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The City of Nicholasville Police Department v. Abraham

Court of Appeals of Kentucky

July 27, 2018

THE CITY OF NICHOLASVILLE POLICE DEPARTMENT AND MELISSA RHOADS, ADMINISTRATRIX OF THE ESTATE OF BURKE RHOADS APPELLANTS
v.
SEAN ABRAHAM; NISREEN ABRAHAM; ZIANNA1 ABRAHAM; AND CHASITY GORDON APPELLEES

          APPEAL FROM GARRARD CIRCUIT COURT HONORABLE C. HUNTER DAUGHERTY, JUDGE ACTION NO. 15-CI-00116

          BRIEF FOR APPELLANT: Jeffrey C. Mando, Daniel E. Linneman, Covington, Kentucky

          ORAL ARGUMENT FOR APPELLANT: Jeffrey C. Mando Covington, Kentucky

          BRIEF AND ORAL ARGUMENT FOR APPELLEE: Thomas K. Herren, Lexington, Kentucky

          BEFORE: ACREE, COMBS, AND MAZE, JUDGES.

          OPINION VACATING AND REMANDING[1]

          ACREE, JUDGE:

          Burke Rhoads, a police officer with the City of Nicholasville, died as a result of a three-car accident. A jury apportioned most of the fault for the accidents to Rhoads, though it also apportioned some to the other two drivers, Chasity Gordon and Sean Abraham. Rhoads's estate and the City of Nicholasville Police Department (collectively Appellants) claim the trial court erred by refusing to give a sudden emergency instruction and by limiting the testimony of an expert witness, Richard Parkos. Appellants also raise several arguments about the collateral source rule. We agree with Appellants regarding the refusal to give a sudden emergency instruction and the limitation on Parkos's testimony but cannot grant relief on the basis of their collateral source rule arguments.

         I. Factual and Procedural History

         On the morning of March 11, 2015, Rhoads was driving his police cruiser southbound on U.S. 27 while Gordon was approaching U.S. 27 from a side street. It is uncontested that Rhoads had the right of way. Intending to proceed north, Gordon turned left across U.S. 27's southbound lanes. Rhoads swerved left, toward the center turn lane/median, whereupon he collided with Gordon's vehicle. Rhoads's cruiser then began to spin and crossed over to the northbound lanes of U.S. 27, where it collided with the Abrahams' vehicle.

         The Abrahams sued Gordon, Rhoads's estate, and the Nicholasville Police Department and the case proceeded to a multi-day jury trial. The jury apportioned 70% of the fault to Rhoads, 29% to Gordon, and 1% to Abraham. Appellants were ordered to pay a total of over $1.38 million in damages to the Abrahams.[2] (R. at 1213).

         II. Analysis

         A. Sudden emergency instruction

         1. General standards of review

         A trial court "must instruct the jury upon every theory reasonably supported by the evidence." Sargent v. Shaffer, 467 S.W.3d 198, 203 (Ky. 2015). A party is entitled to an instruction based upon its "theory of the case if there is evidence to sustain it." Farrington Motors, Inc. v. Fidelity & Cas. Co. of N.Y., 303 S.W.2d 319, 321 (Ky. 1957). "For the purpose of testing whether appellant was entitled to a 'sudden emergency' instruction, we will view the evidence in the light most favorable to him, as the jury had right to do." Ruehl v. Houchin, 387 S.W.2d 597, 599 (Ky. 1965).

         Because deciding whether to give a jury instruction "inherently requires complete familiarity with the factual and evidentiary subtleties of the case that are best understood by the judge overseeing the trial[, ]" a trial court has "some discretionary leeway in deciding what instructions are authorized by the evidence . . . ." Sargent, 467 S.W.3d at 203-04. Accordingly, we review the decision of whether to give an instruction under the abuse of discretion standard. Id. at 203. To constitute an abuse of discretion, a decision must be "arbitrary, unreasonable, unfair, or unsupported by sound legal principles." Id.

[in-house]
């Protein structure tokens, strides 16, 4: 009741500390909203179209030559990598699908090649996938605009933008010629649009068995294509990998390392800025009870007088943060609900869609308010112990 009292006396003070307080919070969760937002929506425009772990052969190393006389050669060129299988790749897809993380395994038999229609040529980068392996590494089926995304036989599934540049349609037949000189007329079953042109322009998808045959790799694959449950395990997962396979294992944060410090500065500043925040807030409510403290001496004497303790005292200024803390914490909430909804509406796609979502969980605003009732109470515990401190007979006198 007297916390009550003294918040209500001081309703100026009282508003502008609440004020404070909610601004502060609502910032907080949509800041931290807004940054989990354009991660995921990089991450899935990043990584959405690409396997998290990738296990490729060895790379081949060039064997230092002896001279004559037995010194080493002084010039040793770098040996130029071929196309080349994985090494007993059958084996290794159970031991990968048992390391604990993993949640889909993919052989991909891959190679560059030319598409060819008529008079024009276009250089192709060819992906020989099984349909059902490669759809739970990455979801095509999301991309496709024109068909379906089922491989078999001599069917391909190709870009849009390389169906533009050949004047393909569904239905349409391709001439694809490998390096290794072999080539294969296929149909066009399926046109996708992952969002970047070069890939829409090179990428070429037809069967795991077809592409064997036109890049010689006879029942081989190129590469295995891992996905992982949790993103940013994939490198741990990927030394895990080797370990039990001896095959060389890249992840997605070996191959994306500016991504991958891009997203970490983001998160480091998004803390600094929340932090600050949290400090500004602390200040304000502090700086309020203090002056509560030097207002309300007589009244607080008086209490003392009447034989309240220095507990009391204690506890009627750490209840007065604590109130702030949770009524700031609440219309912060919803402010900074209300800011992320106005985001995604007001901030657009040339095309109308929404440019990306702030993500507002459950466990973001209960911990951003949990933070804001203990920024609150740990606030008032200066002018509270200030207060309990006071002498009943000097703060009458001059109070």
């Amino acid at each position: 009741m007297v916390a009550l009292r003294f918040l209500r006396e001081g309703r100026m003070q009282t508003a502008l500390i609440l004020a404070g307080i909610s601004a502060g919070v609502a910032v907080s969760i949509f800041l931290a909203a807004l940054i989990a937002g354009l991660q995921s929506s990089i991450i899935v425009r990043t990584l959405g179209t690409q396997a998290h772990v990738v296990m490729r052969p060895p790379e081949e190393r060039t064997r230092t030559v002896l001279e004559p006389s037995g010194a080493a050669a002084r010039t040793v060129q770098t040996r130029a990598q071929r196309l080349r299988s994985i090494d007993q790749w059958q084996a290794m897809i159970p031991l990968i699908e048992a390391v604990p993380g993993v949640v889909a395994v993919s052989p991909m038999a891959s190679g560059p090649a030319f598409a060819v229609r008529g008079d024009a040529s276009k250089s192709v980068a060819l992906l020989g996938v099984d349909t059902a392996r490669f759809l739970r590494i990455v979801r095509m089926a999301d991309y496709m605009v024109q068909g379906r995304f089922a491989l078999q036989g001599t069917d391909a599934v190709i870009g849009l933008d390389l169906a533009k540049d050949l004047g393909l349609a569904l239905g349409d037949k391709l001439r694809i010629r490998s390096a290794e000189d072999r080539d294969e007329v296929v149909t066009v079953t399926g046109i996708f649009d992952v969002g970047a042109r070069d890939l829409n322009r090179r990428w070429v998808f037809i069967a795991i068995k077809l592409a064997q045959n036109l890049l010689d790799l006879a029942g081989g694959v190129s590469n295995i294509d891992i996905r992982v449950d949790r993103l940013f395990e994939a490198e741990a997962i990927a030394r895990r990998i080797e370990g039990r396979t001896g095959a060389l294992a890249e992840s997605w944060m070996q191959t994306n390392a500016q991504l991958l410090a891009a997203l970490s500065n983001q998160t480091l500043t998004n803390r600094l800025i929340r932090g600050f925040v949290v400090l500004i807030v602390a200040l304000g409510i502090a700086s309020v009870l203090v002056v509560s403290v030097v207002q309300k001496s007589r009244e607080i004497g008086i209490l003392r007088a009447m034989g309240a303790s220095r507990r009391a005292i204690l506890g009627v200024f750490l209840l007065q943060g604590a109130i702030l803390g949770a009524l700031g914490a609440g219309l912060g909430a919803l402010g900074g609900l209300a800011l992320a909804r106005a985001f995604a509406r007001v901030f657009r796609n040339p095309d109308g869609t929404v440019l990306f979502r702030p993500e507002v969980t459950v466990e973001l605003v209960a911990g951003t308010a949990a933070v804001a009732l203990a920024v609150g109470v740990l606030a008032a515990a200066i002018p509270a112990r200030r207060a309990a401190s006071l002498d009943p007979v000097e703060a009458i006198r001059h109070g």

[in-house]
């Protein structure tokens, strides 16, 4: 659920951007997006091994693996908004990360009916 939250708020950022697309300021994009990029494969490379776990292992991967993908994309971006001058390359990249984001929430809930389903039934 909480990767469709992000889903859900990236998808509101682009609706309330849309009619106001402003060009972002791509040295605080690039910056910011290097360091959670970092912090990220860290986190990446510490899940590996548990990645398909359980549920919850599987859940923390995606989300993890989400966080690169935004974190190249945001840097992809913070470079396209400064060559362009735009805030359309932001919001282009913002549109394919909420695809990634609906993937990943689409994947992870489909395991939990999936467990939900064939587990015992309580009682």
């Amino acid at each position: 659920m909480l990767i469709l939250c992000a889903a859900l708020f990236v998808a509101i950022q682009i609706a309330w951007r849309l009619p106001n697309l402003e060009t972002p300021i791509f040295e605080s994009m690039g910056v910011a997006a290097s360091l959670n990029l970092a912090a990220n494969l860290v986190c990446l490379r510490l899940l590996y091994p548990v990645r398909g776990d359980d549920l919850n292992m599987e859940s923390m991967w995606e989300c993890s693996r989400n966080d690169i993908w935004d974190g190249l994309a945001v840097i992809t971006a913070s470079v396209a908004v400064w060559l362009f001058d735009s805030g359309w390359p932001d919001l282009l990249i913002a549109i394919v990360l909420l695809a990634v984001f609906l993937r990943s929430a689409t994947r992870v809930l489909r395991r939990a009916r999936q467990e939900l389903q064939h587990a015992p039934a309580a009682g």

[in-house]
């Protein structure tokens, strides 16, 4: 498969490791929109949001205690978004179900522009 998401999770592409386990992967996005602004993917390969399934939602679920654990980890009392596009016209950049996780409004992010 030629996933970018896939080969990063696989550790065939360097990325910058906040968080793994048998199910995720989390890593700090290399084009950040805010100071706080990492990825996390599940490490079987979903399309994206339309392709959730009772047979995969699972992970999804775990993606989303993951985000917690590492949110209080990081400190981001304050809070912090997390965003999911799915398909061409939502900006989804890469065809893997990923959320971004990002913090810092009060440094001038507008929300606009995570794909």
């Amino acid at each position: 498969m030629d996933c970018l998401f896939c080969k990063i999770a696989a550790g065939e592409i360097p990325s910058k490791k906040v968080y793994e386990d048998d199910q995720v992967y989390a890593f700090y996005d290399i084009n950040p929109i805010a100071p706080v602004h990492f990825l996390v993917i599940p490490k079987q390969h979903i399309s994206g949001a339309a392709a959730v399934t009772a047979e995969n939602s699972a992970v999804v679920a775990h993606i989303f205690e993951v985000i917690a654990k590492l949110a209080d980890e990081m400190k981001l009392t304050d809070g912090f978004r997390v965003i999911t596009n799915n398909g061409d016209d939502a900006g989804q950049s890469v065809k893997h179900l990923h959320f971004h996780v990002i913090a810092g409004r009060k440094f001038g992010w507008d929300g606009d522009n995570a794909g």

2. Trial court erred by refusing to instruct on sudden emergency

         Appellees' defense of the trial court's sudden emergency ruling is grounded on the shifting sands of a contested fact - they assert Rhoads drove his cruiser at an unreasonable speed, thereby creating the emergency and depriving him of the right to the instruction. Rhoads argues that because the reasonableness of the speed was a contested fact never decided by the jury, the trial court's exercise of discretion to refuse the instruction would have been abusive. We agree.

         However, the trial court never exercised discretion whether to give the instruction because of a misapprehension of the law. The court stated, "I don't give that [sudden emergency instruction] anymore," expressing a belief that the instruction is generally incompatible with comparative negligence principles. (VR 4:12:17, 3:26:25). The assumption that the sudden emergency doctrine was subsumed in the comparative fault doctrine yielded an erroneous legal ruling. Because the defense remains viable, and because the reasonableness of Rhoads's speed was a contested issue of fact, we cannot affirm the trial court on the basis that the ruling was not an abuse of discretion.

          The sudden emergency doctrine remains "a necessary component of the process by which juries must determine the fault of parties who, finding themselves suddenly and unexpectedly in a position of imminent peril, respond in a way that might otherwise breach a specific duty of due care." Henson v. Klein, 319 S.W.3d 413, 418 (Ky. 2010). Quoting from a treatise, our Supreme Court further defined the sudden emergency doctrine as follows:

[W]hen an actor is faced with a sudden and unexpected circumstance which leaves little or no time for thought, deliberation, or consideration, or causes the actor to be reasonably so disturbed that the actor must make a speedy decision without weighing alternative courses of conduct, the actor is not negligent if the actions taken are reasonable ...

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